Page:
In a recent decision involving allegations of coordinated output restrictions, the Seventh Circuit applied in dicta a rarely used theory called “perilous leading” to categorize the legality of supply decisions under Section 1 of the Sherman Act based upon their permanence – as either “less reversible” or “easily reversed.” The court’s application of the perilous-leading theory assumes that a firm acting unilaterally in a competitive environment would not take a long-term supply cut (such as closing a facility) where competitors could capture the lost sales, even if that firm’s own supply exceeds the demand for its products. But the perilous-leading theory can also create perverse incentives by discouraging firms from rationally matching output with demand conditions to operate efficiently. Courts evaluating output restrictions should thus consider additional factors to accurately account for economic realities.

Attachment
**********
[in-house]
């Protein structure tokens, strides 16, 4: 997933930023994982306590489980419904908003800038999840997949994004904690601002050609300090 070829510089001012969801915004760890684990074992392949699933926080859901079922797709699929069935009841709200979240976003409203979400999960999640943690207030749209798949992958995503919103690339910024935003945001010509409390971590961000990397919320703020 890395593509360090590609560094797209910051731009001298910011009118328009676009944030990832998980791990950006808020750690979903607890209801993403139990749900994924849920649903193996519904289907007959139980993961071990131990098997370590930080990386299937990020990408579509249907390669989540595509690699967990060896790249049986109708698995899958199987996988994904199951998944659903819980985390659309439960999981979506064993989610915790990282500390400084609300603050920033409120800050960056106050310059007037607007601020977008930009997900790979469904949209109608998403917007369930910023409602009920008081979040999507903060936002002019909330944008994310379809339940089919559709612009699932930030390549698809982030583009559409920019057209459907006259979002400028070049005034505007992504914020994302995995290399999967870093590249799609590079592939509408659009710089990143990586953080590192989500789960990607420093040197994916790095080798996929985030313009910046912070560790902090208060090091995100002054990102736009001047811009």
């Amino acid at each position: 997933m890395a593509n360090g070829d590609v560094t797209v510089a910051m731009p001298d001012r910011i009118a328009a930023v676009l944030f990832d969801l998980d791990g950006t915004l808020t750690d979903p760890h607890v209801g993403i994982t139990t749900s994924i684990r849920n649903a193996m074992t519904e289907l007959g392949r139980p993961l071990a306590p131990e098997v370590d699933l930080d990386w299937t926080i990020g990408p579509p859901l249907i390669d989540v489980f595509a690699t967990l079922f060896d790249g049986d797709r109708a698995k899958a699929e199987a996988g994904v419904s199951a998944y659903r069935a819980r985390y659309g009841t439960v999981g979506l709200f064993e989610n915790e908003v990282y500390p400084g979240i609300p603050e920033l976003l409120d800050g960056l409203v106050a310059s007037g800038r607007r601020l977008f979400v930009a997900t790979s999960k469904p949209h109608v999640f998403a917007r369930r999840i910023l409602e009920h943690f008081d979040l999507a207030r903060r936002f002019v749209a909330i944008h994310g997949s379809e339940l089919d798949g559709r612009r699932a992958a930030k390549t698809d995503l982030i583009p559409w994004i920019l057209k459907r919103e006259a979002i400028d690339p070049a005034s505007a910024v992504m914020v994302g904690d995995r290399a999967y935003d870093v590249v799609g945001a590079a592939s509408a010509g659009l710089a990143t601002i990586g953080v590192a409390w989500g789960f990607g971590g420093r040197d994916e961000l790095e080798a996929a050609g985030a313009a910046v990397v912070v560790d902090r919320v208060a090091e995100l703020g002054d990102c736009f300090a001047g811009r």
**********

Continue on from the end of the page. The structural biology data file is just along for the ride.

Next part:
This piece was co-authored with King & Spalding LLP partners Jeffery S. Spigel and John D. Carroll and senior associate Christopher C. Yook
Comments on the effect of algorithms and artificial intelligence on the likelihood of coordinated effects as described in Guideline 3 of the draft Merger Guidelines
In this note, we discuss how the Antitrust Division of the Department of Justice and the Federal Trade Commission (collectively, the Agencies) view the effect...